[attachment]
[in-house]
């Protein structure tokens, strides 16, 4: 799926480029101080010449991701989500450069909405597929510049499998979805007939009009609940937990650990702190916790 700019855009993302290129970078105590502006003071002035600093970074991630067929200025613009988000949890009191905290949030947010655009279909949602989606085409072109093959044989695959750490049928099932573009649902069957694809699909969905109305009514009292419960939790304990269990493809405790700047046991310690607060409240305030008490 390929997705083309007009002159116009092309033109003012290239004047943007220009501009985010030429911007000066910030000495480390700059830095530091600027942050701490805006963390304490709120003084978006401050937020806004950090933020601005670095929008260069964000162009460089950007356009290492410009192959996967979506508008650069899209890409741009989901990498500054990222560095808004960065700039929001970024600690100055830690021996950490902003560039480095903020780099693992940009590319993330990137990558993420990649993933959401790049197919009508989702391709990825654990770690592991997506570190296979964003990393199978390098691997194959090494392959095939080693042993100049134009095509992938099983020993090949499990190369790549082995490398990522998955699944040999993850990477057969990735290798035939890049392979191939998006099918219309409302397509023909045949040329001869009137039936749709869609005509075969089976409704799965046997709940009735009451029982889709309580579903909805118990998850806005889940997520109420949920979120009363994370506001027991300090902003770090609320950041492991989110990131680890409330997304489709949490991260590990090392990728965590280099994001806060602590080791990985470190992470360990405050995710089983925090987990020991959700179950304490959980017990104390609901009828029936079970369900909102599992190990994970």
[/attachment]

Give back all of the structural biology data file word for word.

[in-house]
């Protein structure tokens, strides 16, 4: 799926480029101080010449991701989500450069909405597929510049499998979805007939009009609940937990650990702190916790 700019855009993302290129970078105590502006003071002035600093970074991630067929200025613009988000949890009191905290949030947010655009279909949602989606085409072109093959044989695959750490049928099932573009649902069957694809699909969905109305009514009292419960939790304990269990493809405790700047046991310690607060409240305030008490 390929997705083309007009002159116009092309033109003012290239004047943007220009501009985010030429911007000066910030000495480390700059830095530091600027942050701490805006963390304490709120003084978006401050937020806004950090933020601005670095929008260069964000162009460089950007356009290492410009192959996967979506508008650069899209890409741009989901990498500054990222560095808004960065700039929001970024600690100055830690021996950490902003560039480095903020780099693992940009590319993330990137990558993420990649993933959401790049197919009508989702391709990825654990770690592991997506570190296979964003990393199978390098691997194959090494392959095939080693042993100049134009095509992938099983020993090949499990190369790549082995490398990522998955699944040999993850990477057969990735290798035939890049392979191939998006099918219309409302397509023909045949040329001869009137039936749709869609005509075969089976409704799965046997709940009735009451029982889709309580579903909805118990998850806005889940997520109420949920979120009363994370506001027991300090902003770090609320950041492991989110990131680890409330997304489709949490991260590990090392990728965590280099994001806060602590080791990985470190992470360990405050995710089983925090987990020991959700179950304490959980017990104390609901009828029936079970369900909102599992190990994970």